Tenets

  • Jazz Market New Orleans Audience Seating
    Jazz Market New Orleans Audience Seating
    Trumpeting a cultural revival
    <strong>Peoples Health New Orleans Jazz Market</strong>&nbsp; <em>New Orleans, Louisiana</em>

    Build Great Places / #thisiscnu

  • Expanding options for a car-oriented suburban area
    <strong>Village of Providence</strong> <em>Huntsville, AL</em>

    Build Great Places / #thisiscnu

  • Southside
    Ten acres that transformed a city #thisiscnu

    Build Great Places / #thisiscnu

  • Historic arcade houses young professionals
    <strong>Microlofts at The Arcade Providence</strong>&nbsp;<em>Providence, Rhode Island</em>

    Build Great Places / #thisiscnu

  • A mixed-use center for town and gown
    <strong>Storrs Center</strong> <em>Mansfield, CT</em>

    Build Great Places / #thisiscnu

  • Mercado District | Tucson, Arizona
    A timeless place from the ground up. #thisiscnu

    Build Great Places / #thisiscnu

  • From parking lot to urban tour-de-force
    <strong>UCLA Weyburn</strong>&nbsp;<em>Los Angeles, California</em>

    Build Great Places / #thisiscnu

  • A unique building becomes a hub for historic neighborhoods
    <strong>Ponce City Market</strong> <em>Atlanta, GA</em>

    Build Great Places / #thisiscnu

These are the core principles agreed upon by our subcommittee of expert engineers, designers, and administrators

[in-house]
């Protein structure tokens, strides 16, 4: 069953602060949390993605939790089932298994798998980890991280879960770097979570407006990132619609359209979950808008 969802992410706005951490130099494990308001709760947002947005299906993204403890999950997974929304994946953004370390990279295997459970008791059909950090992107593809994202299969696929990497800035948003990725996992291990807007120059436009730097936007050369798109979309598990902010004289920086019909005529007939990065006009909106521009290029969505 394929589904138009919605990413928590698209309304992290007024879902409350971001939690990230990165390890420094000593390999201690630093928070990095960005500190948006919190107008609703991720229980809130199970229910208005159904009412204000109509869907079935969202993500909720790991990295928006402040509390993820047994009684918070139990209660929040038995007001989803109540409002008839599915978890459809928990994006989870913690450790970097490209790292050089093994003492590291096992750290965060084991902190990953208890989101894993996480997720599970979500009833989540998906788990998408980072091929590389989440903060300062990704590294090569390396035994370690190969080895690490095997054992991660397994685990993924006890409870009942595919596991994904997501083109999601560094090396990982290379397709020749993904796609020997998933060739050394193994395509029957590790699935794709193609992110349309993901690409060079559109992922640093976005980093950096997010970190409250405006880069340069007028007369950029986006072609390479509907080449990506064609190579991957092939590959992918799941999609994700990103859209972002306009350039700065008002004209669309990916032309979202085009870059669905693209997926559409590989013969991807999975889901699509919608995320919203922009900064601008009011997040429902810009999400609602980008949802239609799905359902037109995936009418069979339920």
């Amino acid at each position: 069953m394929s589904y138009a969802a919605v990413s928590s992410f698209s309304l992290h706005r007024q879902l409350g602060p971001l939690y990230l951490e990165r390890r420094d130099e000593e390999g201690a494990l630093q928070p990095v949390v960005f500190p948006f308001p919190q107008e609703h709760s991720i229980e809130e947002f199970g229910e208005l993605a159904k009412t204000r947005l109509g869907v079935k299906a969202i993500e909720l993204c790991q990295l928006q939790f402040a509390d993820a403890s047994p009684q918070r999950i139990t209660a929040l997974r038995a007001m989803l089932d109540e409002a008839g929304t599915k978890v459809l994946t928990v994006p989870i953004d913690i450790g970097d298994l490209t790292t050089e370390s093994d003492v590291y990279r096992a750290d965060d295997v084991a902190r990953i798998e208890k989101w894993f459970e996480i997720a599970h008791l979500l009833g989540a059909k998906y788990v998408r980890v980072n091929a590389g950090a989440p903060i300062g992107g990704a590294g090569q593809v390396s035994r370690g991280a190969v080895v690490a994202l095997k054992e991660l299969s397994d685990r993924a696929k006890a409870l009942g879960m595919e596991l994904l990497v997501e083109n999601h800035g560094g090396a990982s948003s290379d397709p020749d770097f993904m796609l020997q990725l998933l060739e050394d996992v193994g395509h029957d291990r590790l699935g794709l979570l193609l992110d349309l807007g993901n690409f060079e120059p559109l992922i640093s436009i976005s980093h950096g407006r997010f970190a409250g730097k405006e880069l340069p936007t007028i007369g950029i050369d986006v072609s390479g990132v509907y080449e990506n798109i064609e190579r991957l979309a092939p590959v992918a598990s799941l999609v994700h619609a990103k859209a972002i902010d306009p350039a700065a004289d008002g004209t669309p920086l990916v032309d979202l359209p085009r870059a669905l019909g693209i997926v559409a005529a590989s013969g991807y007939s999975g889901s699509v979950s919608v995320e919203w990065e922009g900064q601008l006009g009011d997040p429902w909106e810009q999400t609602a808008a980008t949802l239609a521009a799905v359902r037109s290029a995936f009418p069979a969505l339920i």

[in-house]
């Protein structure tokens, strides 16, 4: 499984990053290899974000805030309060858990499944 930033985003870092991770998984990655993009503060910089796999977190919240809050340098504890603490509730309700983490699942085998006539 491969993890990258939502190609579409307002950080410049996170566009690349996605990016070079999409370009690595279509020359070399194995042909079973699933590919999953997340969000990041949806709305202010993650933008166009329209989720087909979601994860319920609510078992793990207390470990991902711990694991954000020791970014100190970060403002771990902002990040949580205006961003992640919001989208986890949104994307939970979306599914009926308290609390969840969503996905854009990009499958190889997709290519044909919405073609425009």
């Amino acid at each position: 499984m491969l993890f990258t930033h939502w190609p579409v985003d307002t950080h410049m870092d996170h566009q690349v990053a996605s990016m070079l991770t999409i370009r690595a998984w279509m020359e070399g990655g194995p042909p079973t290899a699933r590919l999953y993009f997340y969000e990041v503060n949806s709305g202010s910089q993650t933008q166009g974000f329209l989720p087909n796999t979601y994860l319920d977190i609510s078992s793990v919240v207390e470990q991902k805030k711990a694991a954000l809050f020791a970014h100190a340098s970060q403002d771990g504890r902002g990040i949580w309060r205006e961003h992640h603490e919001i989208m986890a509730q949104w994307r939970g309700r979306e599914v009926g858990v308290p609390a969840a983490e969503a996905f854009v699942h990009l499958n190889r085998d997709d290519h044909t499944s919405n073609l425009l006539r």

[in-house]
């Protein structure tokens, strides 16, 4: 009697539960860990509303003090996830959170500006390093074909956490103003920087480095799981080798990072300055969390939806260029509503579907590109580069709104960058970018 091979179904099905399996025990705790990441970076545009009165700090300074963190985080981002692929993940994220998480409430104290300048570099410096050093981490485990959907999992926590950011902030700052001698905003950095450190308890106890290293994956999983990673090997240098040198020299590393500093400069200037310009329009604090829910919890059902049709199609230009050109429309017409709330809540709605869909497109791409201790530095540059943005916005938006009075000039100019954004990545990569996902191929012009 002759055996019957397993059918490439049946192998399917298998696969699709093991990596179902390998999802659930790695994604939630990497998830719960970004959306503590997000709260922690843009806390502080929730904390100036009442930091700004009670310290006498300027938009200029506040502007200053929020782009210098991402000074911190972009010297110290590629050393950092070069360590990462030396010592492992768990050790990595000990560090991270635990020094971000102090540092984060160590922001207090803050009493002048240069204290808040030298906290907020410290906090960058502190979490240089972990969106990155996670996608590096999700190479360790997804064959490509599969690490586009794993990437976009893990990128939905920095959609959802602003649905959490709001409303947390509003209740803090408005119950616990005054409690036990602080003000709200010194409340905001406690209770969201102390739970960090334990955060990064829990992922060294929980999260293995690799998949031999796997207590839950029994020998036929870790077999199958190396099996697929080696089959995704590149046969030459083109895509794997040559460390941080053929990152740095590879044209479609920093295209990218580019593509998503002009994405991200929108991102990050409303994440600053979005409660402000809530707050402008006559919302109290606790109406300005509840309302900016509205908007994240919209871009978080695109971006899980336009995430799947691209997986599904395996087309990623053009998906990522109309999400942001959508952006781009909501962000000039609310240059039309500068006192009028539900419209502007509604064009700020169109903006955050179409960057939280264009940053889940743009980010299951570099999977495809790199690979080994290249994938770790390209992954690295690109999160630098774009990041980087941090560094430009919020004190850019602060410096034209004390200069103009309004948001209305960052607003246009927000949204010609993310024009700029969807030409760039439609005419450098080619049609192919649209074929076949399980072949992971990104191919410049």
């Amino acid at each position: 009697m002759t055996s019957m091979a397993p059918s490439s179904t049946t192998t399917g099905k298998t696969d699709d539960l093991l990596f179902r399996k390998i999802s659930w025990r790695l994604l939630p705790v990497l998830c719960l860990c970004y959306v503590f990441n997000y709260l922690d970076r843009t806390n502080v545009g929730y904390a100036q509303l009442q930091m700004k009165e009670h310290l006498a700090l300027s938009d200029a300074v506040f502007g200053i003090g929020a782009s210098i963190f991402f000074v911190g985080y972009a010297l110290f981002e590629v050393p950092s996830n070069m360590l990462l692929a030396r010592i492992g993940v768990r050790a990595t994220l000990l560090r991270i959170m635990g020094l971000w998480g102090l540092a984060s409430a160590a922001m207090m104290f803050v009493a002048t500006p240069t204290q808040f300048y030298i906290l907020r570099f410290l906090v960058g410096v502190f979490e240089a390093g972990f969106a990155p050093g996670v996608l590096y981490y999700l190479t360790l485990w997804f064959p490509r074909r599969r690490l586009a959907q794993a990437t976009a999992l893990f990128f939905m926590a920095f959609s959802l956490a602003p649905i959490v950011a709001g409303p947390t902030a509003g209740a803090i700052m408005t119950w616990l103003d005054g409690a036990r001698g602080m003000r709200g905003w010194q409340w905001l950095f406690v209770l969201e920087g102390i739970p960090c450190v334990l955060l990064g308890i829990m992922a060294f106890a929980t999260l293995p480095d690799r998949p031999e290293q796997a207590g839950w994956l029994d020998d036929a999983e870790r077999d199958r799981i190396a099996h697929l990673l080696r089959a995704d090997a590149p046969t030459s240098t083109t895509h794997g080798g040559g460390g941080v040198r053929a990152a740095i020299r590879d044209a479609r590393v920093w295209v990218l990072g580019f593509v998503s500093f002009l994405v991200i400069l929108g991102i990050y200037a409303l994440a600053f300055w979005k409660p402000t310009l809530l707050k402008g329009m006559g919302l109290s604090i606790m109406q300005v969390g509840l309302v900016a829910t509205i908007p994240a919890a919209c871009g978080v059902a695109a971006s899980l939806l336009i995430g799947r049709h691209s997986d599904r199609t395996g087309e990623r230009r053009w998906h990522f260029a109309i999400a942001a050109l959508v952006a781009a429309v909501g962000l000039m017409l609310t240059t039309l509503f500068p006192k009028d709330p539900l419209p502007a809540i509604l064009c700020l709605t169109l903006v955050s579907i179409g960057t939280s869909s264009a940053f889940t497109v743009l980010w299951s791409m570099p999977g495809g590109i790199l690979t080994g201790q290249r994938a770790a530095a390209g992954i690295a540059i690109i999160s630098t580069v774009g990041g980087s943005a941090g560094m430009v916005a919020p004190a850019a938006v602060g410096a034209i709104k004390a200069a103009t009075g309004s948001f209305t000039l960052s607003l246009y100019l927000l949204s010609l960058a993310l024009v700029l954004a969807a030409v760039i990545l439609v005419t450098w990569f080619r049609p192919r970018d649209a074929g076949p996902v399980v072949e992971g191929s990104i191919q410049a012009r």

Settlement patterns matter.

Sprawl

The acreage consumed by sprawl is a terrible impact on the environment. The combination of compact development and natural land preservation can reduce sprawl.

All scales should be addressed, from site to watershed.

Current approaches focus on the site and usually ignore impacts at the watershed scale. This can favor sprawl and make it harder to infill or build compact urbanism.

Both per-acre and per-capita impacts need to be considered.

Current approaches focus on per-acre impacts, which encourages low density. Per-capita measurements recognize the inherent benefits of urban density.

Context-sensitive design and regulations are needed to support good urbanism.

These tools tailor rainwater solutions to their immediate context. They can create beautiful and active built environments, instead of the awkward and subfunctional insertions common to more conventional approaches.

Employ community-based best management practices.

The flexibility to use shared and offsite solutions can ease the burden on small and dense sites, and can promote larger, more contiguous parklands with higher ecological function.

Use hydrology science, not arbitrary half measures.

Some systems and regulations try to circumvent scientific rigor with politically negotiated settlements and dumbed-down calculations. While this may be slightly easier, it can put excessive demands on dense sites, with little scientific justification.

Use a generalist approach based on durable principles.

The industry's concerns tend to fluctuate, latching onto one or two solutions (such as onsite infiltration) to the exclusion of all the other tools that make up a full toolkit of rainwater management practices.

Get Involved

Rainwater-in-Context welcomes support and participants at all levels, and seeks new ideas to pursue and extend its agenda. For news, discussion, and debate, contact rainwater (at) cnu.org to join the Rainwater-In-Context listserv.

TWEETS #thisiscnu